Lesson from ants' sense of direction

Mechanism of storing images could help in creating robots


Desert ant

The desert ants have a panoramic vision, which enables them to see the sky clearly. Getting a clear view of the sky is important because it acts as their compass, explained, Prof Rudiger Wehner of Brain Research Institute, University of Zurich, here on Tuesday.

Addressing a gathering here on ‘Desert ant navigation - mini brains-mega tasks - smart solutions,’ Prof Wehner explained that although the brain of Catglyphis Fortis or desert ant was small, it kept track of its nest through polarised or celestial compass.

"The ant determines its direction by setting its compass to the skylight situation and then moves out for the day. Although, they are scattered when they leave the nest in search of the food, once they find food these ants quickly head for the nest in a straight line," he said.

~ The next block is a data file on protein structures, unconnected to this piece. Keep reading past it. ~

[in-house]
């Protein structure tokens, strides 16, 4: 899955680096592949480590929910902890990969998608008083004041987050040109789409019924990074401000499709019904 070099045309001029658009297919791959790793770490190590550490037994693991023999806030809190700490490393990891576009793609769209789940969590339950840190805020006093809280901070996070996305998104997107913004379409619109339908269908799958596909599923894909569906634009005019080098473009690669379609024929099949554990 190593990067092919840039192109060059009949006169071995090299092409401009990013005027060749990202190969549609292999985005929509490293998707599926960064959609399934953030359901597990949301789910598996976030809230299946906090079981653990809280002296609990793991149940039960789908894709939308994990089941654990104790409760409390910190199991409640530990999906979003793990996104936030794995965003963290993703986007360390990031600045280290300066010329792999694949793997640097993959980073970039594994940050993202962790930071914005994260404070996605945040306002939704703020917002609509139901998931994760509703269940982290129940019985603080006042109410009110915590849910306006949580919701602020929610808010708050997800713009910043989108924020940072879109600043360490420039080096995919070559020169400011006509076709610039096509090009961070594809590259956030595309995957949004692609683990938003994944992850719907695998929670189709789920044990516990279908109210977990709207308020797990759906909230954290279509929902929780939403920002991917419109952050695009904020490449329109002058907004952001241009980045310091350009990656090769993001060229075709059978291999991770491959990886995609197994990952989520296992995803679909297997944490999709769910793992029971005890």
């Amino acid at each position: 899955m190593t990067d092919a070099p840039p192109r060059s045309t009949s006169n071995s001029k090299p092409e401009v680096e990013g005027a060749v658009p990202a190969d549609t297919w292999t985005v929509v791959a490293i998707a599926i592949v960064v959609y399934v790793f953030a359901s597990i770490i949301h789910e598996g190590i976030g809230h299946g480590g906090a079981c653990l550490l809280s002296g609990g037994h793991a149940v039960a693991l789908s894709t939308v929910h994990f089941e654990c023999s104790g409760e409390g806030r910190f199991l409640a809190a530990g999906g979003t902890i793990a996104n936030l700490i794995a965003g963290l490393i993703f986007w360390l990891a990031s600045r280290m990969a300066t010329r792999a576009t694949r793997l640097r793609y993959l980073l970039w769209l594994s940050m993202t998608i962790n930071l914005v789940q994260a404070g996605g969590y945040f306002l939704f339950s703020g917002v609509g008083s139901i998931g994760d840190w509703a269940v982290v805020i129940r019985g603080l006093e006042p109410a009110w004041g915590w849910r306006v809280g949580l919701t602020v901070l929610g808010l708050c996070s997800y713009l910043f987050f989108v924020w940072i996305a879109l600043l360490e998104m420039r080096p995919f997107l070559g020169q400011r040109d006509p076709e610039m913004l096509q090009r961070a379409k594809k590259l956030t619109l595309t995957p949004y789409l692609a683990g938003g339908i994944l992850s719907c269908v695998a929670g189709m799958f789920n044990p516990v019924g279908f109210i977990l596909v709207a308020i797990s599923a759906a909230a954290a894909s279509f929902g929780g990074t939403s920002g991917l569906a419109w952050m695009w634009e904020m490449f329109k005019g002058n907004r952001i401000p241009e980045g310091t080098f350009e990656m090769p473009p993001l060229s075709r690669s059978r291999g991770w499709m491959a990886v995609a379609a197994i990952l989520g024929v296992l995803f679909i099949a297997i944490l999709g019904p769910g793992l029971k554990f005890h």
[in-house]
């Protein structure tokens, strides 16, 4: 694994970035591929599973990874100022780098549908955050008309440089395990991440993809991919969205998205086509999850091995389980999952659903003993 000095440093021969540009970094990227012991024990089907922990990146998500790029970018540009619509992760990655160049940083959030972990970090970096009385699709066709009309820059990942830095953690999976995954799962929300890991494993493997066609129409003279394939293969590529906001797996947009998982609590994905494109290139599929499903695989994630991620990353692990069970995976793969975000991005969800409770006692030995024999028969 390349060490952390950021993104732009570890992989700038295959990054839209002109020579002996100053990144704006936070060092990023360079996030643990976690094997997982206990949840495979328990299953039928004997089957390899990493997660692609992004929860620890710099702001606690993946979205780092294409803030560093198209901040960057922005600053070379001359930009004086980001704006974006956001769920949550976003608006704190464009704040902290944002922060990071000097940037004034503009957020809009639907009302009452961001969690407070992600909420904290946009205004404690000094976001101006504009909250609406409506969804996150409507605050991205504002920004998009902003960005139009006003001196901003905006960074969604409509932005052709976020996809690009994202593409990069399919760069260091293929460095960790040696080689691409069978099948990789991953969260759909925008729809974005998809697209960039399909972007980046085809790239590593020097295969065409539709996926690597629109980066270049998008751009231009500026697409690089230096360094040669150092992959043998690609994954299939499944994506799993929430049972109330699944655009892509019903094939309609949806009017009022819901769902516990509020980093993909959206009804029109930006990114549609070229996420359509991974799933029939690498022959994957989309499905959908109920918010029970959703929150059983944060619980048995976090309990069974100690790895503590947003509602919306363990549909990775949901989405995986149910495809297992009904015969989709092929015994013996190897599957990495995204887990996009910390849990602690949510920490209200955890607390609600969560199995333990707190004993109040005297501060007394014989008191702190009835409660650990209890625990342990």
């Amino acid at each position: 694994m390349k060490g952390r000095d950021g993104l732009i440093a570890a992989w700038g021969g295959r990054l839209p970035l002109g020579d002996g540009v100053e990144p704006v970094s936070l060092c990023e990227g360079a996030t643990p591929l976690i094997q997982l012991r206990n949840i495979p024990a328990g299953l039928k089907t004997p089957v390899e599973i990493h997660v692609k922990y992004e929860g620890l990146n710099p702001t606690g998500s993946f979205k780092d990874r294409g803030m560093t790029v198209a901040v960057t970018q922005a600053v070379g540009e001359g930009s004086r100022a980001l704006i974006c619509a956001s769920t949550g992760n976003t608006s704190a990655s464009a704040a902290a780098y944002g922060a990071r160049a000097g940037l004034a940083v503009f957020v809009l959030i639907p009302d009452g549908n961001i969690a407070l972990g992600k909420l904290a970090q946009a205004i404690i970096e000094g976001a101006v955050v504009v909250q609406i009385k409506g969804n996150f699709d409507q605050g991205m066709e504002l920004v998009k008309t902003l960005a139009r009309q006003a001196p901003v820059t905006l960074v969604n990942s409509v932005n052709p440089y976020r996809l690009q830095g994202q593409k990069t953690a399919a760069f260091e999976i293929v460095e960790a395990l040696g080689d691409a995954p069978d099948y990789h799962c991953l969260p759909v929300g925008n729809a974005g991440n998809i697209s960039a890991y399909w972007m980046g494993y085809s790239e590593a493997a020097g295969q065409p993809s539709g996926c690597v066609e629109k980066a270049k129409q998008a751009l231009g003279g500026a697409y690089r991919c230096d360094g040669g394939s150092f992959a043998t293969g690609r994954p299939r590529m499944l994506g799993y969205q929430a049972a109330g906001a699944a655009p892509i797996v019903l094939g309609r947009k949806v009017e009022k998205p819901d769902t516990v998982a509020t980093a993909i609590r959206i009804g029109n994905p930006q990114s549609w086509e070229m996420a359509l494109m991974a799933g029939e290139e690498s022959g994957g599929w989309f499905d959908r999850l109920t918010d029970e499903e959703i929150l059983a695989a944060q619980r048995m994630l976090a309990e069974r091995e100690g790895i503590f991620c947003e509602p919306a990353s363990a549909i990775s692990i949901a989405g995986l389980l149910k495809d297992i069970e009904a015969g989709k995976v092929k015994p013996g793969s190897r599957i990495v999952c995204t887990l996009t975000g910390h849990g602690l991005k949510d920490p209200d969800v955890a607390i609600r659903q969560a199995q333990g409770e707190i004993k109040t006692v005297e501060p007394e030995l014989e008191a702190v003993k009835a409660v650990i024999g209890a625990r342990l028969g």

However, if their vision is hampered they make mistakes. The sky compass was not the only help they took, these ants also count steps while charting their course, he said.

Interestingly, although the ants have small brains, Prof Wehner said that these insects, which are usually solitary while hunting for food, took photographic images of the landmarks to easily identify their nests.

"They store a series of images when they first travel out of the nest and later they match these stored images when they move in and out of the nest.

So, how does this study help humans?

Wehner said the ant's mechanism of storing images  could help in creating robots, which could operate on its own.

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